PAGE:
Hollyhock House, set atop a spectacular property near Los Feliz, is a Frank Lloyd Wright masterpiece. If you visit before May 27, you can catch a spectacular in-situ art installation.
Houses designed by Frank Lloyd Wright and his son Lloyd are scattered around Los Angeles, but the jewel in the crown (and the only one you can actually tour) is Hollyhock House, which is located on Olive Hill off Hollywood Boulevard near Los Feliz with sweeping views in all directions, notably of the Hollywood sign in the Hollywood Hills and out towards the shimmering Pacific.
Aline Barnsdall commissioned the house with the notion that it would be an art colony and it was built between 1919-1921, Wright’s first project in Los Angeles. Barnsdall donated the house and the 36-acre compound it sits upon to the City of Los Angeles in 1927. In 2019 it was designated a UNESCO World Heritage Site – meaning it is considered to have “outstanding universal value to humanity will be protected for future generations to appreciate and enjoy”.
If you have not appreciated or enjoyed Hollyhock House yet – now is the time.
The first reason to visit right now is because the flowers for which the house was named are in bloom, and you’ll be thrilled to note the similarities between the proud, reaching flowers and the matching motifs that dominate the stonework in and around the house.
A second terrific reason to visit now is that for the first time in the institution’s history, an in-situ art installation is on display. Entanglements: Louise Bonnet and Adam Silverman at Hollyhock House is an exhibit proposed and produced by a two artists who are married. Bonnet is a painter and Silverman a ceramicist and and their work syncs with the house magnificently.
I’ve seen three similar exhibitions this winter, that is notable architectural homes that have commissioned installations. During Frieze, I was thrilled to visit the two houses owned by the Villa Alloro Thomas Mann Foundation, and went inside the Schindler House in West Hollywood for the first time (for an Alex Katz installation). It’s a neat trick, to pair contemporary art with these modernist venues, but for me, access to these properties is actually the draw.
Perhaps because it was the artists’ idea to do the installation and not vice versa, Silverman and Bonnet’s Entanglements is next level: sublime placements and vistas that complement the house without calling too much attention to themselves.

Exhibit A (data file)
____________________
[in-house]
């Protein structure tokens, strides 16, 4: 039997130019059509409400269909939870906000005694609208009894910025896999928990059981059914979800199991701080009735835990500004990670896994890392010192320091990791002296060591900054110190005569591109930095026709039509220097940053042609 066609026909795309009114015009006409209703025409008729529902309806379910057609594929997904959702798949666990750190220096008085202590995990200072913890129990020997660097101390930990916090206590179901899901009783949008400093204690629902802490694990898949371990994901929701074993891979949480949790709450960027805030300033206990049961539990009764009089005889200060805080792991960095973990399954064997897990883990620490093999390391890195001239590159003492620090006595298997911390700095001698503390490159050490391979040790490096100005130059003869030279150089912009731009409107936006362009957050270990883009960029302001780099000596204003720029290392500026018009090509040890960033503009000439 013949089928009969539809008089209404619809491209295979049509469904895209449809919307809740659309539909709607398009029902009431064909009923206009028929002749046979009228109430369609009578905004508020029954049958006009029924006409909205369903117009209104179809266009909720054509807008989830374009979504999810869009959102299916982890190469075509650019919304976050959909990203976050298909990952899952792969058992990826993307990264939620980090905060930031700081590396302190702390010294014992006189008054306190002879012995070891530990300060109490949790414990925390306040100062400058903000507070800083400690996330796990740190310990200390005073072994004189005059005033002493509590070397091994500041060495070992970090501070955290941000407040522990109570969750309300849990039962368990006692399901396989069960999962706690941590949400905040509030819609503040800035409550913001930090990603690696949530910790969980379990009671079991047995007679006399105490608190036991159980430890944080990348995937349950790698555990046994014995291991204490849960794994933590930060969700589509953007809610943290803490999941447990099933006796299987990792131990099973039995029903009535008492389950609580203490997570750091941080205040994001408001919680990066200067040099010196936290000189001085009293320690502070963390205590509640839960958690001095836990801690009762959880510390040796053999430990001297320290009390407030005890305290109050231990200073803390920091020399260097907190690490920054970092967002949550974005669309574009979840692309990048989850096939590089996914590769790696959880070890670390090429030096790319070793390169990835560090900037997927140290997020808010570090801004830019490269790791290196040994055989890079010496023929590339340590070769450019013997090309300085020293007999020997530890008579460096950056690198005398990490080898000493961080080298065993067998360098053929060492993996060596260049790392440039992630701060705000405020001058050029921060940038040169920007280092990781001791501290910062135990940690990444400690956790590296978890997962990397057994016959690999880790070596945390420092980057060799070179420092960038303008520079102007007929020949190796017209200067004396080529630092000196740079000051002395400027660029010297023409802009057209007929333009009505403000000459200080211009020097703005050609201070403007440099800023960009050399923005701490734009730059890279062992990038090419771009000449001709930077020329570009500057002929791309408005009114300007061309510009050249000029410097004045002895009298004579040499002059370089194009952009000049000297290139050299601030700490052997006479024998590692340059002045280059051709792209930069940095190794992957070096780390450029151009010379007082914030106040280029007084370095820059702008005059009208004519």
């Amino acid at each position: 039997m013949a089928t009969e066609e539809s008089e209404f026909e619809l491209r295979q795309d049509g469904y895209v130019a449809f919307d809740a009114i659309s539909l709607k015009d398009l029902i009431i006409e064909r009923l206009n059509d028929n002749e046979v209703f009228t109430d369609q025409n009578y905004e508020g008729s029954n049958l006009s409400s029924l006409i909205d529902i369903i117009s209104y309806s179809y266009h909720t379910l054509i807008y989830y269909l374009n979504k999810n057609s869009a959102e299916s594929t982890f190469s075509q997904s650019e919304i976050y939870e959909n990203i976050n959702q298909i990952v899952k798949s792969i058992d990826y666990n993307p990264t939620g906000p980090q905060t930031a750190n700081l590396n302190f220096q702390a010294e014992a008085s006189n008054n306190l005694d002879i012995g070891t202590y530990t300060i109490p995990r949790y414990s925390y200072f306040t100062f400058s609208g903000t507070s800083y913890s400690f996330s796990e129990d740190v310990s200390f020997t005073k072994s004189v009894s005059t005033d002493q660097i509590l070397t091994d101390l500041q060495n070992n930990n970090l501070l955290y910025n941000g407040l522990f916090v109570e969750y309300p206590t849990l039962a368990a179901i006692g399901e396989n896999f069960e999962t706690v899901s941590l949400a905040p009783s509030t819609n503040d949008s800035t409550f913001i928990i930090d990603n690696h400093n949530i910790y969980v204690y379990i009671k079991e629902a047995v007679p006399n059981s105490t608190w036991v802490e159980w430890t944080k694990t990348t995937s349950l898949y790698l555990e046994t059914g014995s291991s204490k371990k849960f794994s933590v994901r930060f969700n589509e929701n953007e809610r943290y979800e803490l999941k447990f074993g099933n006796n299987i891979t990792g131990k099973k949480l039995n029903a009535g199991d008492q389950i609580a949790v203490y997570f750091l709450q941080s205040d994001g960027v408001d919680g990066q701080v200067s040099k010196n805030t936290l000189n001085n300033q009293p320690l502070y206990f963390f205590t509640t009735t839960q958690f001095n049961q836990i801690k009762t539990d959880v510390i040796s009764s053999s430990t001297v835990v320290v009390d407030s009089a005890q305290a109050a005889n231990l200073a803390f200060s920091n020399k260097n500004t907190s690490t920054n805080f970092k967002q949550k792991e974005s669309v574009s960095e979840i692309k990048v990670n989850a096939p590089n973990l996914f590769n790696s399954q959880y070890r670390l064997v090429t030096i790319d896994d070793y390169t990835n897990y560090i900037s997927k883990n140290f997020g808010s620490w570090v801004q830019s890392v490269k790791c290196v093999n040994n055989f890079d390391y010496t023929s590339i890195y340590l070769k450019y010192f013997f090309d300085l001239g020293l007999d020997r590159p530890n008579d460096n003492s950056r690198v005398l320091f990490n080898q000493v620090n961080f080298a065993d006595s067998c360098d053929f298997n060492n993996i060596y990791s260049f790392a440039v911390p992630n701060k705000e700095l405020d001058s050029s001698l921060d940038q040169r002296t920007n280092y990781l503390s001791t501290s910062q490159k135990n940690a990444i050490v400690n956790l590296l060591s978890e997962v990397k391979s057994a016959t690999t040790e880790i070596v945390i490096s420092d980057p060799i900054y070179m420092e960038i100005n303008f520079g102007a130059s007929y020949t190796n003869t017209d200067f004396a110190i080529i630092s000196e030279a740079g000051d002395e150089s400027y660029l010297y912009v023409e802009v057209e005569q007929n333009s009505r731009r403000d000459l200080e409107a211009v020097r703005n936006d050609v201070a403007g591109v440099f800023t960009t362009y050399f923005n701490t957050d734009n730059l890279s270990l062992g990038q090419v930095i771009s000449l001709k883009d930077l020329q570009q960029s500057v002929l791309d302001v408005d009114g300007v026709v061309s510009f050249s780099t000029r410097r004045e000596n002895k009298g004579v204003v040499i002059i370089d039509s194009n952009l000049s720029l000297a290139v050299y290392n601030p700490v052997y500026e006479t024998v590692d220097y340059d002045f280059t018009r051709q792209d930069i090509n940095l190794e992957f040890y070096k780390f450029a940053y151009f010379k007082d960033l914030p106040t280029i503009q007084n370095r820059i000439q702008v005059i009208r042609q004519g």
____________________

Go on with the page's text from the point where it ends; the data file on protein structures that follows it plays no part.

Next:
KNOW BEFORE YOU GO
- Book a reservation here for $7 a person
- Location: 4800 Hollywood Boulevard, Los Angeles, CA 90027 323-913-4030
- Consider making a donation to the Barnsdall Art Park Foundation which runs the programming and exhibits on the campus; their mission it is to provide a “vibrant inclusive space for creativity, cultural expression, civic conversation, and social empowerment. Arts programming for the upcoming summer season is not yet posted. Click here to make a gift.
- Read more about Adam Silverman’s ceramics here.
- Read more about Louise Bonnet’s paintings here.
- Here is an article chronicling how the couple approached Hollyhock House with the idea of doing the installation.
- Here is an LA Times article about activities on Olive Hill and at the Barnsdall Art Park.
EXTEND THE ADVENTURE
- You may not be able to tour other Frank Lloyd Wright buildings but it’s possible to drive by and get a healthy sense of a few others that are relatively close by to Hollyhock. It’s about a ten minute drive up towards Griffith Park to visit The Ennis House at 2655 Glendower Road, which has been in over 80 films (including most memorably, Bladerunner).
- If you’re coming from the westside, you can hit the John Storer House is at 8161 Hollywood Boulevard -right off of Laurel near Chateau Marmont. It’s not open to the public but a nice add-on to drive by.
- Here is a list of Frank Lloyd Wright houses to visit in California.
- For a nearby meal, I was glad to learn that Boston-based seafood newbie Saltie Girl is now open for lunch during the week. For a picnic, grab something delicious from Joan’s on Third or Mozza2Go.
All photos by me!